I make a lot of poor decisions when it comes to endurance events. This year I announced I was going to run Conquer The Gauntlet (CTG) for 48 hours straight, which I call Endure The Gauntlet. The event piggybacks off CTG Tulsa and has 100% of race registrations going to the charity Folds of Honor (which provides scholarship money to children whose parents were killed or wounded in military service).
It’s going to be a great event for an amazing cause. The only problem is, now I need to run and do obstacles for 48 hours. So how have I been preparing for something like this? The answer comes in two parts, physical strength and mental strength. While this is focused on my experience and the problems I’ll face, the lessons and problems can be scaled to face your own challenges at the end of your limits whether that’s completing a 5k Warrior Dash or an 8 hour Toughest Mudder (check out this book if your goals fall into the latter category, Mud Run Guide’s Ultra-OCR Bible).
Let’s start off with physical strength specifically looking at small problems I will face:
Grip Strength and Endurance- The ability to do obstacles, especially CTG’s obstacle is heavily reliant on grip strength. To ensure my grip is always being worked even when training other muscles, I incorporate Fat Gripz any strength movement that requires a bar and Atomik Climbing Holds used instead of a pulley attachment for other strength movements in the gym.
Hand Care– For hand a foot care I plan on wearing gloves at all times except when completing heavy grip strength obstacles. This should allow me to go the first 24 hours without any open wounds. After that we start treading into unknown territory. One of the lessons I learned from OCR America, was to apply tape, such as RockTape's H2O extra sticky, over open wounds that allow you to continue completing obstacles. Your hands will still hurt, but you just try to ignore the pain for the 20-40 seconds it requires to complete the obstacle, something easier said than done.
Foot Care– Foot care is a major concern, because if your feet are falling apart, aching and covered in blisters you can’t walk. To solve this I go with a moisture wicking sock knee high sock like MudGear so I don’t get rope burns on my legs. Plus I’ll be bringing a mix of Merrell shoes including All Out Crush, Bare Access Flex and Trail Glove to adjust my footwear based off how I’m feeling and the terrain.
In race nutrition- Over lots of Ultra-OCR events, I have fine-tuned my nutrition plan. I take Hammer Nutrition’s REM Caps leading up to the race to ensure I’m well rested before event day. Then during the event I drink a bottle of Perpetuem (2x scoops of the fat/protein/complex carb blend) at the conclusion of every lap in addition to taking Endurolytes (electrolyte pills). Mid-lap I have a gel or two to ensure there isn’t long gaps between nutrition. This creates a constant flow of energy to my system.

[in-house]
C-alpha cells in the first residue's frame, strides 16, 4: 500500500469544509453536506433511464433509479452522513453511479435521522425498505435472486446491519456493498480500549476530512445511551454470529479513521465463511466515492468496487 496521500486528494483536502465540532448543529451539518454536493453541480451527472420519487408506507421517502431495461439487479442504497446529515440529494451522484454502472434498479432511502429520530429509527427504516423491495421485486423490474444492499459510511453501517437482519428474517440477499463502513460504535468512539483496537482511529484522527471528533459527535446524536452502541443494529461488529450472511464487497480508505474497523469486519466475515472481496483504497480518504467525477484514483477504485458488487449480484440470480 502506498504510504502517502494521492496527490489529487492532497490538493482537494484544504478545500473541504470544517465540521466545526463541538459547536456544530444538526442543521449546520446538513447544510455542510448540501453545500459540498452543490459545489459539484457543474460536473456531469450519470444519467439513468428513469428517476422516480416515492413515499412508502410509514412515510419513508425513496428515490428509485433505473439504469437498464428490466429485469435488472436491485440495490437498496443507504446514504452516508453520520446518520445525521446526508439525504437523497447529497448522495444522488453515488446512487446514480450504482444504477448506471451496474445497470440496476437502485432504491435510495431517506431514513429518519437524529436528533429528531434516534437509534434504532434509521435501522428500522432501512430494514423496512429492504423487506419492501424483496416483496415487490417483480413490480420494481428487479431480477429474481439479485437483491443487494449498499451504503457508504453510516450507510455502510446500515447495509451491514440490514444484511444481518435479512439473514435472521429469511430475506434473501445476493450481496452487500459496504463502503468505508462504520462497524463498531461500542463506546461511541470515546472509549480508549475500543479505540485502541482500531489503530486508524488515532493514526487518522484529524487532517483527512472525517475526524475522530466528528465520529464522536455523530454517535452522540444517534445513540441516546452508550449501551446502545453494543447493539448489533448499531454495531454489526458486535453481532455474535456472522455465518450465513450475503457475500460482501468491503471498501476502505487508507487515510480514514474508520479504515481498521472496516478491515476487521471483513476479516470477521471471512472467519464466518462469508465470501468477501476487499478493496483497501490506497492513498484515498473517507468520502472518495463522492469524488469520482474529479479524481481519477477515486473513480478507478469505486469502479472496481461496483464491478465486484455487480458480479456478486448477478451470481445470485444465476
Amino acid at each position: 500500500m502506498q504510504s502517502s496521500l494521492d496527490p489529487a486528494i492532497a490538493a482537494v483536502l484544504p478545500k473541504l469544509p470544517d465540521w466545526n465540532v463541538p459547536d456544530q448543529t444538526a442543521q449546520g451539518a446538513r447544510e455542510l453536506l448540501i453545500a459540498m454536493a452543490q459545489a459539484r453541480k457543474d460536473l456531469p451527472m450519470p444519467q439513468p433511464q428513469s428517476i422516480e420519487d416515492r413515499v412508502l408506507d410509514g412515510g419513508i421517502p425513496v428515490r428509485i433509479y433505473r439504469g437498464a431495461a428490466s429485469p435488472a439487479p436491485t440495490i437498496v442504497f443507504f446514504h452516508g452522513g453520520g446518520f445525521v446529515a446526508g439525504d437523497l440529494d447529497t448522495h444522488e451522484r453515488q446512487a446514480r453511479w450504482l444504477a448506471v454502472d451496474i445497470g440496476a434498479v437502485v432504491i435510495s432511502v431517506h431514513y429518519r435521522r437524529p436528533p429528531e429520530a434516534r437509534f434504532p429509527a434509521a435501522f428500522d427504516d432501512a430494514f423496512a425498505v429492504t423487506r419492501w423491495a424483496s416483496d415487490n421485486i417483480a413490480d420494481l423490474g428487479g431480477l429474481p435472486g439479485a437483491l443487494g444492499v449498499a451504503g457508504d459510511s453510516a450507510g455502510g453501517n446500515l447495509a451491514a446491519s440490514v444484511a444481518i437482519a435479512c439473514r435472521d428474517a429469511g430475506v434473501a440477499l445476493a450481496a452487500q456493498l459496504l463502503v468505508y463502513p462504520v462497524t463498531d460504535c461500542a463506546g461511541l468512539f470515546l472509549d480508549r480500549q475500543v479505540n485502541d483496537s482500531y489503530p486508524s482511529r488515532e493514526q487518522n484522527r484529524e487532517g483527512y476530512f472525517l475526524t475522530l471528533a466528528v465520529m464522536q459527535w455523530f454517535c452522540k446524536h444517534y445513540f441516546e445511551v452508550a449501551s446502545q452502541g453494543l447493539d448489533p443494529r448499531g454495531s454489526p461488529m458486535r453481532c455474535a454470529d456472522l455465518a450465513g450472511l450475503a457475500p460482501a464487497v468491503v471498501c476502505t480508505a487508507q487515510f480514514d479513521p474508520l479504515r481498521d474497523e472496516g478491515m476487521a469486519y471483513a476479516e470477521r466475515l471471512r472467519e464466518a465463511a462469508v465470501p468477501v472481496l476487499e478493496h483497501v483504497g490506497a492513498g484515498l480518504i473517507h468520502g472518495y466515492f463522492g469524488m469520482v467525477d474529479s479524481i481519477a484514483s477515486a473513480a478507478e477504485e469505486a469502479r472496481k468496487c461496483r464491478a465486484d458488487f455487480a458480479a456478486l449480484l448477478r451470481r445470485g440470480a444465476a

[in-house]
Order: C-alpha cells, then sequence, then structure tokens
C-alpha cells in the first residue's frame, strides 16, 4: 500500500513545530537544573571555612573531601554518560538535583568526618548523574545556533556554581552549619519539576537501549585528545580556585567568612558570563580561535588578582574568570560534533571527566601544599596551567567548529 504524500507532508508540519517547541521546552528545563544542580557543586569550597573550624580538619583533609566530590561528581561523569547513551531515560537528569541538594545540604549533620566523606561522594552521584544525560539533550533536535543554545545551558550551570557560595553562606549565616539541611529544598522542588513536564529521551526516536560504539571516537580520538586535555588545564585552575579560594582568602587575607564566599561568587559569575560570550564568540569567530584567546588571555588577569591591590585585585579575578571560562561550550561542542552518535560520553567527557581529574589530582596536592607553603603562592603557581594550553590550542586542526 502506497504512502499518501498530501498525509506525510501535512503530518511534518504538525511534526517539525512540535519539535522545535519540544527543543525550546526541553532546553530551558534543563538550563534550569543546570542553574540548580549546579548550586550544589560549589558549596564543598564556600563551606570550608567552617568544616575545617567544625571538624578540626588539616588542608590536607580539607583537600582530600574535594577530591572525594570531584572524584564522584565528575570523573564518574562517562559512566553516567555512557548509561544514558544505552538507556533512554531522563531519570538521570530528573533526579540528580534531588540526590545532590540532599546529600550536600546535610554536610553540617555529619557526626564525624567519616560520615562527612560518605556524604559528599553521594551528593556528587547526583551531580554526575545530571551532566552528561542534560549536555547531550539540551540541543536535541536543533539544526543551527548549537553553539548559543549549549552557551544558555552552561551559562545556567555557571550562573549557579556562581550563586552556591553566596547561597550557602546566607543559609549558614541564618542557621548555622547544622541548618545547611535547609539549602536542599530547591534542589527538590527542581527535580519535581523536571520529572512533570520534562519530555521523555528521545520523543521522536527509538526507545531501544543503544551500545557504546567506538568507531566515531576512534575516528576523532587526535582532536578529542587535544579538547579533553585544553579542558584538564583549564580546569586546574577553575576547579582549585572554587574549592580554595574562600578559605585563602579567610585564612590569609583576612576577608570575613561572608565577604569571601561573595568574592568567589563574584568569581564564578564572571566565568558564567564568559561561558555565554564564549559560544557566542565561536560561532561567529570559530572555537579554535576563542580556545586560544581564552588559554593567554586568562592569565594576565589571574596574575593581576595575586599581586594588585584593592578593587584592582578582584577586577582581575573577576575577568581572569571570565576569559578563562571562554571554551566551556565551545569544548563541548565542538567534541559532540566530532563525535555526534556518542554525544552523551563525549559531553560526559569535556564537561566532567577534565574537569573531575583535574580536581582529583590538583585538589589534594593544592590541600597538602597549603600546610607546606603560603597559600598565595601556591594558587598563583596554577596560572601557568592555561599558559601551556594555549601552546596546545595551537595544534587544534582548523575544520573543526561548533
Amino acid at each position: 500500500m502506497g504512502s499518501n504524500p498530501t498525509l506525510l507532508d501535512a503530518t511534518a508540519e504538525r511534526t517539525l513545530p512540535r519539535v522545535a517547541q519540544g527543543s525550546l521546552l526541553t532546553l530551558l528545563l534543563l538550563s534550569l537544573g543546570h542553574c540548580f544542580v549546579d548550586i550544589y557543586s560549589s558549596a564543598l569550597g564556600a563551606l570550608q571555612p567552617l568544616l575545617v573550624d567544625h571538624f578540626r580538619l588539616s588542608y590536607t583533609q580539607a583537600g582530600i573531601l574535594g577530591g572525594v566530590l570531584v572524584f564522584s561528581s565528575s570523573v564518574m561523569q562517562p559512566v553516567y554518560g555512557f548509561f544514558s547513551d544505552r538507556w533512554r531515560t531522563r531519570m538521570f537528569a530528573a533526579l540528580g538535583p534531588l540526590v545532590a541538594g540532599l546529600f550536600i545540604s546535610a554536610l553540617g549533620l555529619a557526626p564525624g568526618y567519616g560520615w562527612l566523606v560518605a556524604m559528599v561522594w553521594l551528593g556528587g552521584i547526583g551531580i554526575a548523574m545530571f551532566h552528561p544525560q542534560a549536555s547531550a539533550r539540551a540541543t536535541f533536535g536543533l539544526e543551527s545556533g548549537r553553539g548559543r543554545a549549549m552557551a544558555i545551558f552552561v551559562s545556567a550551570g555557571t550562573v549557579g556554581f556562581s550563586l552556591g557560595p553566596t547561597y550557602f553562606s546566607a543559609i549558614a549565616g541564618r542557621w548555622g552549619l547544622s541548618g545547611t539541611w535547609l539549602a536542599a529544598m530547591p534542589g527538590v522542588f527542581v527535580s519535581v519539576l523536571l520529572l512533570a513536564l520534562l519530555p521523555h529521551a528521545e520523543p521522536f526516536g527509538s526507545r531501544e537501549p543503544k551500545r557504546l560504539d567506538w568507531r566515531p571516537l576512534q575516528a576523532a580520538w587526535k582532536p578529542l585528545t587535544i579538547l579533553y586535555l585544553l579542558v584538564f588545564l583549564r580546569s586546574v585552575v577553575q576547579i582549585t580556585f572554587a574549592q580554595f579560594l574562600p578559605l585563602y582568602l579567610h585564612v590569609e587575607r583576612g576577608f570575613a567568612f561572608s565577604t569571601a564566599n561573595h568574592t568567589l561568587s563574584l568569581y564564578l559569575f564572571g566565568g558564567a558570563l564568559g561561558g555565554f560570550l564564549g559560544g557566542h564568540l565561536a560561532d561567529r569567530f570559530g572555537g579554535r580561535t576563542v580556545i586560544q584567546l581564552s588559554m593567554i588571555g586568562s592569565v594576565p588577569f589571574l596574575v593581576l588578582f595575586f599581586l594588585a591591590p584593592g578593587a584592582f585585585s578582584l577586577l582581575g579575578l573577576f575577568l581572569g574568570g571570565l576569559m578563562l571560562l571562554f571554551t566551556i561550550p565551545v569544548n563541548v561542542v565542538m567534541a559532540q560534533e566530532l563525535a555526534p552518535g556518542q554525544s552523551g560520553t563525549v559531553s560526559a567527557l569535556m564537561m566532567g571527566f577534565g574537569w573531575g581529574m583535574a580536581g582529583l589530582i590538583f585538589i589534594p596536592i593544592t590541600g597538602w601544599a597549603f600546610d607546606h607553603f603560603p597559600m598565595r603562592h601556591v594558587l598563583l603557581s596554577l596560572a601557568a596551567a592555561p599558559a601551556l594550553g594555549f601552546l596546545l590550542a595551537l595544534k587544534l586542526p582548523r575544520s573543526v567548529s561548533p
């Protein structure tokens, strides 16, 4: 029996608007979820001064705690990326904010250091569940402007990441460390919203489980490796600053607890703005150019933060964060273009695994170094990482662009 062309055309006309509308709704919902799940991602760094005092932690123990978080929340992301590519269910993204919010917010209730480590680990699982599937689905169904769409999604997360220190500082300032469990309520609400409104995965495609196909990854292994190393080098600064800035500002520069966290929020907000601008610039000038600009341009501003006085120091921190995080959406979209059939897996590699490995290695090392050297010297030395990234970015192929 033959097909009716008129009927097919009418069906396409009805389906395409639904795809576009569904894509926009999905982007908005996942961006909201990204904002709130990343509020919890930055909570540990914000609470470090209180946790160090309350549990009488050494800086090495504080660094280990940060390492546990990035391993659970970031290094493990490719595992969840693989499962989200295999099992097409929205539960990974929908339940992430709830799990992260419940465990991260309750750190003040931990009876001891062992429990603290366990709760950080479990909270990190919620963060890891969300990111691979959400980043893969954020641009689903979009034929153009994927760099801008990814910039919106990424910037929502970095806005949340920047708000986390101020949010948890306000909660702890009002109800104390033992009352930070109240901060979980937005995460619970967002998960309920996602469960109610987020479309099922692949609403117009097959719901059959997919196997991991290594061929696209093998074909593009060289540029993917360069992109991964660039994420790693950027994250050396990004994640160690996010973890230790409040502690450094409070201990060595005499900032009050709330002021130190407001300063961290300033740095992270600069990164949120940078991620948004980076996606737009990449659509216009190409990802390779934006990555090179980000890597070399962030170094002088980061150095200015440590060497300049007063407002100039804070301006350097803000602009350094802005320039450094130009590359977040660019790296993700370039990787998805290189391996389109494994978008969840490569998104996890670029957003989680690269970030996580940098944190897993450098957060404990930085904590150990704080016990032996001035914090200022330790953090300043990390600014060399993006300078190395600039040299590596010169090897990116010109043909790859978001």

To ensure my pacers keep going, in addition to Hammer Nutrition products I will also have available for them Kill Cliff Endure, providing carbohydrates and electrolytes and Elite Ops Energy Strips for caffeine. The Elite Ops Energy Strips will also be used by my pit crew to stay awake and me if I feel sleepy but have an upset stomach. Plus we will have FITAID for pacers as they finish as part of their post-race recovery.
Body Temperature Regulation– The event is run in the summer in August, so I don’t expect to be cold. That being said, you never know what the weather will be like, so I pack and prepare for the worst. Furthermore, I’ve had body temperature regulations in the past after World’s Toughest Mudder so I’m packing my Neptune Performance Shirt, BleggMits and FrogSkins just in case.
Motivation– I would argue this is the single most important factor in finishing. When the mind is willing, the body tends to follow. To ensure I stay motivated I’ve done a couple of things, the first being making a public announcement so it forces my hand (which I did on Mud Run Guide). The second is in race motivation by allowing other athletes to run on the course with me outside of normal CTG hours (sign up here), which includes some of my closest friends in OCR such as the #CTGFamily and CTG Pro Team. The third way is by having someone check in on me mid-race and share it publicly, which the guys (Mo and Miles) from Link Endurance will be doing for me via their podcast.
Finally, it involves finding something more important than yourself. I’ve partnered with Folds of Honor for this event, a charity that gives scholarship money to children whose parents were wounded or killed in US military action. If there was ever a reason to put one foot in front of another, it is because it supports children who had to go through an experience like that. If you can’t make it to ETG but still want to support the cause, please donate here.
The problems you might face in your own racing may be less complex and may not require you to be able to do them as long but they are still there. The requirement to have healthy feet and hands, to fuel properly and most importantly the motivation to continue are things you must face.
If I had to share one lesson with you on preparation, its motivation. Find something bigger and more important than yourself to use as a driving factor when reaching outside your physical limits. I hope to see you on the course this summer.
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